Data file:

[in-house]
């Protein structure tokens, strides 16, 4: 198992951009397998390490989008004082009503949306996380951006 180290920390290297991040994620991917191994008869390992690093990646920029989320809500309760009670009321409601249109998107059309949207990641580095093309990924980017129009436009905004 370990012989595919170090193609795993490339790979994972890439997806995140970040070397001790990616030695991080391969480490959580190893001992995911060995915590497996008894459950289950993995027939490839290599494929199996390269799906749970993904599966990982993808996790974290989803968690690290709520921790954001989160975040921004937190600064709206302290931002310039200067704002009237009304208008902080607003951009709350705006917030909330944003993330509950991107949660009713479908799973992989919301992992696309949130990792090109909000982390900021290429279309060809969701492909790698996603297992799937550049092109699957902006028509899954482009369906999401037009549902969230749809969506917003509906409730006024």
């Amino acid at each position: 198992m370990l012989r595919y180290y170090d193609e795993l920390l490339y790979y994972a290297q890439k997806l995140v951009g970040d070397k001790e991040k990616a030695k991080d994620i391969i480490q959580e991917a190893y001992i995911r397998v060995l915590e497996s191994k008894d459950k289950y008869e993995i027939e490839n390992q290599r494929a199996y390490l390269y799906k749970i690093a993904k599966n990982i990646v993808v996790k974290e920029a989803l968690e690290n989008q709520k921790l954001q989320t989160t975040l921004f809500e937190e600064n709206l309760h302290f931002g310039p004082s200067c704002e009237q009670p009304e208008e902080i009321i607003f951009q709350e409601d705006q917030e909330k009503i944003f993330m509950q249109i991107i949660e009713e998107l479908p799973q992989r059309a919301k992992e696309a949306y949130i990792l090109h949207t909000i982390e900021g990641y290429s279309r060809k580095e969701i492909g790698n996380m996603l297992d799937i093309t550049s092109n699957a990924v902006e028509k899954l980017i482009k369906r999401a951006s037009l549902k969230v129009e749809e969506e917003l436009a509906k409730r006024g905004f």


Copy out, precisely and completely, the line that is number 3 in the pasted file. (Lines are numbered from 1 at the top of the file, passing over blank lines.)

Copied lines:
């Amino acid at each position: 198992m370990l012989r595919y180290y170090d193609e795993l920390l490339y790979y994972a290297q890439k997806l995140v951009g970040d070397k001790e991040k990616a030695k991080d994620i391969i480490q959580e991917a190893y001992i995911r397998v060995l915590e497996s191994k008894d459950k289950y008869e993995i027939e490839n390992q290599r494929a199996y390490l390269y799906k749970i690093a993904k599966n990982i990646v993808v996790k974290e920029a989803l968690e690290n989008q709520k921790l954001q989320t989160t975040l921004f809500e937190e600064n709206l309760h302290f931002g310039p004082s200067c704002e009237q009670p009304e208008e902080i009321i607003f951009q709350e409601d705006q917030e909330k009503i944003f993330m509950q249109i991107i949660e009713e998107l479908p799973q992989r059309a919301k992992e696309a949306y949130i990792l090109h949207t909000i982390e900021g990641y290429s279309r060809k580095e969701i492909g790698n996380m996603l297992d799937i093309t550049s092109n699957a990924v902006e028509k899954l980017i482009k369906r999401a951006s037009l549902k969230v129009e749809e969506e917003l436009a509906k409730r006024g905004f």